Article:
San Antonio, TX: Medical cannabis retail access is inversely associated with drug overdose mortality rates, according to the findings of a literature review published in the journal Drug and Alcohol Dependence.
Investigators affiliated with the University of Texas and Arizona State University reviewed data from over 50 studies highlighting county-level predictors of overdose mortality.
“[M]easures related to cannabis dispensaries, substance use treatment, social capital, and proportions of family households, were generally consistently associated with lower drug overdose mortality outcomes across multiple studies,” authors concluded. “Findings support the need for additional research to elucidate the pathways by which the county context shapes residents’ risk of fatal overdose, in order to translate data into contextual interventions to reverse the rising rates of overdose deaths across the US.”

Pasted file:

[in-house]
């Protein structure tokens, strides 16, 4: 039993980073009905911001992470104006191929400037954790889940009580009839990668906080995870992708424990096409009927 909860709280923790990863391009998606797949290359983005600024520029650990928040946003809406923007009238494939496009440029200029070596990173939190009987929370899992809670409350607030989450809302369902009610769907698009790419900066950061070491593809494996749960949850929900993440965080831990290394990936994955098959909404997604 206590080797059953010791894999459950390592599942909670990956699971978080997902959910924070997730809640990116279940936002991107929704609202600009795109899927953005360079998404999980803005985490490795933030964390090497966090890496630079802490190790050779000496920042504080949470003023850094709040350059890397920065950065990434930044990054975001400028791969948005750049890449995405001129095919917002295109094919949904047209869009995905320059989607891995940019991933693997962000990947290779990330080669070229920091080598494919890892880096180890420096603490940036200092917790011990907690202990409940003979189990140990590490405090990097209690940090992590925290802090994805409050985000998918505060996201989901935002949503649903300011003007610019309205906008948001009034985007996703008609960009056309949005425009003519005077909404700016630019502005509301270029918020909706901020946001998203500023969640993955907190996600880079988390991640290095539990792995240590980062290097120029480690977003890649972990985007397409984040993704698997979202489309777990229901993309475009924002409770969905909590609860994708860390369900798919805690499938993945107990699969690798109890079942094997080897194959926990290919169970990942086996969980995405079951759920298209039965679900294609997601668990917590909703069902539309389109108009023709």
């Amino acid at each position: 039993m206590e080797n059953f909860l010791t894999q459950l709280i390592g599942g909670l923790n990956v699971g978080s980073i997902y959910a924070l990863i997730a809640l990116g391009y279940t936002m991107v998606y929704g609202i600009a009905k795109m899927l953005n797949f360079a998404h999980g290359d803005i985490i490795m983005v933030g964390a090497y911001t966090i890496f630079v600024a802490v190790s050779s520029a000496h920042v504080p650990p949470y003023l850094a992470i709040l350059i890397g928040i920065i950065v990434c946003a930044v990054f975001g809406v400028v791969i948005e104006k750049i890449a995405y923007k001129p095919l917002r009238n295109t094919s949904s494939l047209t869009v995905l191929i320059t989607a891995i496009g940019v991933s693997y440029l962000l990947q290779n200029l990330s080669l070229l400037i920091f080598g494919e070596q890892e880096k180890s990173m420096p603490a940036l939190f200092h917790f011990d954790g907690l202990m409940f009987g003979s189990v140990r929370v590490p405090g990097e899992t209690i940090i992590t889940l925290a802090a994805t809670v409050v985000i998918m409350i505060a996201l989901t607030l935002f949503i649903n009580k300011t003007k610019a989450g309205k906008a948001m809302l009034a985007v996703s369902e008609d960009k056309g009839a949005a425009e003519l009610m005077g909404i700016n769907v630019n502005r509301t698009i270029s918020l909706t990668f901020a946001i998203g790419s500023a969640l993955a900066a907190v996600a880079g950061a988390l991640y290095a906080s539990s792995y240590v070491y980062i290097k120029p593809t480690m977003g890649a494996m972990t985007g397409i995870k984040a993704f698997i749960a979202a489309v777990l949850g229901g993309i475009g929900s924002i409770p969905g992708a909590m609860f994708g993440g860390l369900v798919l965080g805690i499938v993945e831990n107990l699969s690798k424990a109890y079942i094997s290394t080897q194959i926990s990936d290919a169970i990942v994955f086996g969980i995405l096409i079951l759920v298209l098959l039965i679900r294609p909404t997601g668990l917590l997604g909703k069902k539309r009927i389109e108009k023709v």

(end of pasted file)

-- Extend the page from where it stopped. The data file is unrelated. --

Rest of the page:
Numerous studies have documented lower rates of opioid use over time among populations who either have legal access to retail cannabis products or who possess recommendations for medical cannabis.
Full text of the study, “County-level predictors of US drug overdose mortality: A systematic review,” appears in Drug and Alcohol Dependence. Additional information is available from NORML’s fact sheet, ‘Relationship Between Marijuana and Opioids.’